College football has been all about change for redshirt senior Max Garcia.
It started when, as a three-star prospect out of Norcross Georgia, Garcia moved more than 600 miles north to play for the Maryland Terrapins. Two years later, after playing in 14 games and earning 12 starts at left tackle, Garcia changed teams when he transferred and decided to continue his career with the Florida Gators.
Following his NCAA-mandated transfer year, which he spent on the sidelines watching his new team go 12-2, he changed positions when he won the starting left guard job out of fall camp and made 12 starts, moving back to left tackle for a few contests after Florida was ravaged by injuries.
Now in his fifth college season, Garcia is facing three more major changes as he is not only learning a brand new offense under coordinator Kurt Roper but also being taught by a new position coach in Mike Summers while moving into the middle of the offensive line to play center for the first time in his career.
He struggled snapping the ball during spring practice but appears to have gotten those issues under control now that he’s had a couple more months to work on the technique.
“Center is going well so far, a lot better than the spring. [I’m] having a lot of fun out there. It’s a little challenging right now with all the looks that we’re getting from the defense, but I’m really enjoying it right now, really taking everything in stride and incorporating everything that Coach Summers is teaching me in individual drills and trying to take that into the team periods,” he said Friday before UF’s fifth fall practice.
“I’ve just tried to do a lot of [extra] snaps when practice is over. Every practice that’s gone by, I’ve taken at least 10-15 snaps afterwards. That’s really helped me just not be nervous as much. Before I was nervous wondering where the ball is going to go, but now I snap the ball more confidently and just trust in myself.”
Garcia is learning center for the first time without any veterans around to show him some of the intricacies of the position. Had he known last season that he would be transitioning into the role, Garcia said he likely would have paid closer attention to three-year starter Jonotthan Harrison and tried to pick his brain for tips throughout the 2013 campaign. Instead, he found out at UF’s postseason team banquet.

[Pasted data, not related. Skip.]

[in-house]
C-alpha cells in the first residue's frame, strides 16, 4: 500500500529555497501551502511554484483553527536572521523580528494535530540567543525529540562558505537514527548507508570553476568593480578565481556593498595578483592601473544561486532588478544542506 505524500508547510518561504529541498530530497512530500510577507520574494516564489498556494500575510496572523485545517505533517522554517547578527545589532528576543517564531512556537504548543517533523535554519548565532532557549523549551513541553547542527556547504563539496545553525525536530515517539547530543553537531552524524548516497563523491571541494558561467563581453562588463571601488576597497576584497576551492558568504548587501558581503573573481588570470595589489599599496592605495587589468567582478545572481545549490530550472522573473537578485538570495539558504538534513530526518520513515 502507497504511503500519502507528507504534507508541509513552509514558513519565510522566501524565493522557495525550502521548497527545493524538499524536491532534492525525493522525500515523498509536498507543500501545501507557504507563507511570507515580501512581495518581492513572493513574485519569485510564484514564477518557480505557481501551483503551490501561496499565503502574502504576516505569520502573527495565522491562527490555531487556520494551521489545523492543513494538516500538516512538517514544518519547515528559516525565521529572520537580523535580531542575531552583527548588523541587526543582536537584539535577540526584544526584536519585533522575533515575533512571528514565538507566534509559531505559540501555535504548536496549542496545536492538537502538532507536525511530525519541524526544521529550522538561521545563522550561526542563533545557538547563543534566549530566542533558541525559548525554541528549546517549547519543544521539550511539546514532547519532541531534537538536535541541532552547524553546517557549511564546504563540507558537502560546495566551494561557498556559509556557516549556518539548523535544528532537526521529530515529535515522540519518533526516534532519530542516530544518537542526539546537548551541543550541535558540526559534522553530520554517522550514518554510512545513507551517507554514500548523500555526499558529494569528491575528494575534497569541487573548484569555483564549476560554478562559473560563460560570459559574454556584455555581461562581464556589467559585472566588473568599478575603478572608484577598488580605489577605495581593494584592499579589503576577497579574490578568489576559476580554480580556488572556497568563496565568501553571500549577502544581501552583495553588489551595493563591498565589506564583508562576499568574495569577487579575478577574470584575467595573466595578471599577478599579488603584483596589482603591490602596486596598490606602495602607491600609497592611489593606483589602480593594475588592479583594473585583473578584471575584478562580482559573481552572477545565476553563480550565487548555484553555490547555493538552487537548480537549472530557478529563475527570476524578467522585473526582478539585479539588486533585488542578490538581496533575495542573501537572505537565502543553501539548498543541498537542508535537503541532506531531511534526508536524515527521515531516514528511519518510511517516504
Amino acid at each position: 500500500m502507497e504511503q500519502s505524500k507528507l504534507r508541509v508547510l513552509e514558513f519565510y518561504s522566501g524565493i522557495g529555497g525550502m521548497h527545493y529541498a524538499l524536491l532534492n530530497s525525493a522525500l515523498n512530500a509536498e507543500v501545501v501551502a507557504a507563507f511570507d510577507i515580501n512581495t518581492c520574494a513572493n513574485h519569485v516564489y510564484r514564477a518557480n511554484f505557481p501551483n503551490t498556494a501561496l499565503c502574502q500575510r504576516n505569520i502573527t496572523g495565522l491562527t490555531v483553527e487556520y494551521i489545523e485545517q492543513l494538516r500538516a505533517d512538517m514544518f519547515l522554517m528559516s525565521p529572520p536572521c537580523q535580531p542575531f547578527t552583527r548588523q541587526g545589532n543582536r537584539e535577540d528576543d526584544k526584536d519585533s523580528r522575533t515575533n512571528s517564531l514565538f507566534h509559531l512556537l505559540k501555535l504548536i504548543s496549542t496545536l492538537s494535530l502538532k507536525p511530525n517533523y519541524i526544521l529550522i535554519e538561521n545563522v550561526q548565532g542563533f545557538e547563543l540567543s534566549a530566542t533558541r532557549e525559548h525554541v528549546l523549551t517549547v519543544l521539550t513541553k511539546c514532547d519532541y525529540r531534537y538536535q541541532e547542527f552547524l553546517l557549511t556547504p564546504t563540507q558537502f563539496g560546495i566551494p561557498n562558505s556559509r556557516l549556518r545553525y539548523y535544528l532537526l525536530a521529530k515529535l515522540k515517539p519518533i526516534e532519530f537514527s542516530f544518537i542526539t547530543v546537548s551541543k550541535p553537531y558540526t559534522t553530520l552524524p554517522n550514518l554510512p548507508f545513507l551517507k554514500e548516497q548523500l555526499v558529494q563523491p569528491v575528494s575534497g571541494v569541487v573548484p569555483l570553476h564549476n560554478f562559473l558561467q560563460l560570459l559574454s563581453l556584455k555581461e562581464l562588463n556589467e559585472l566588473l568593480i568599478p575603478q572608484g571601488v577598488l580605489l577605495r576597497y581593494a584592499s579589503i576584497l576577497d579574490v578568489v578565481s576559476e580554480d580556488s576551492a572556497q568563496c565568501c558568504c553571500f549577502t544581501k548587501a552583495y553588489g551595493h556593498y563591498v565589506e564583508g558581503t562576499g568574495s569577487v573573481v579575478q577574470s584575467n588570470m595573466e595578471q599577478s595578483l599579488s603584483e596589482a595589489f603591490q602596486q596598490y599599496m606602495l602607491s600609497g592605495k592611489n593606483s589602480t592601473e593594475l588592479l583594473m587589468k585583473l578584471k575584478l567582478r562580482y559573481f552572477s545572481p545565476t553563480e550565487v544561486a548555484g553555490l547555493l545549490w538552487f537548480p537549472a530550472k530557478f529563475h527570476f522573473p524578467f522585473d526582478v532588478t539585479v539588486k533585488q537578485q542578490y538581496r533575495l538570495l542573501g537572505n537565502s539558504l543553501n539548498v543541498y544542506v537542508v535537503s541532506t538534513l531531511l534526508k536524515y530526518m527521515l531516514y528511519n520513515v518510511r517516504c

What Garcia does have is a veteran coach in Summers, one who is now in his 14th-straight year of coaching the offensive line exclusively. Summers has coached college football for 34 years, spending 15 as an offensive coordinator, so there he has plenty of knowledge to impart on one of Florida’s most important players in 2014.
“I love Coach Summers. He’s a great guy, old school technician-type coach. He really cares about us, easy to talk to,” Garcia said. “The last few months I’ve worked with him has just been really easy. He’s really relatable, knows how to talk to me, work with me. A lot of coaches, you know, they coach their players like they’re playing checkers and use every piece like they’re the same. He really coaches like he’s playing chess and all the players are different. That’s something I’ve seen in him.”
Garcia is improving on a daily basis, and head coach Will Muschamp has provided no indication that he will even be legitimately challenged for the starting center role.
Still, it is a huge undertaking for a player who has never played the position before in live action. Not only is Garcia a rookie center, he will be surrounded on both sides by inexperienced guards, making his leadership role on the line and overall transition to the position exceedingly important if the Gators are going to truly turn their team around.
While communication and making decisive calls from the line are both areas in which Garcia is making progress, there is no question that the coaching staff has the utmost confidence in his ability to handle the pressure of his new role.
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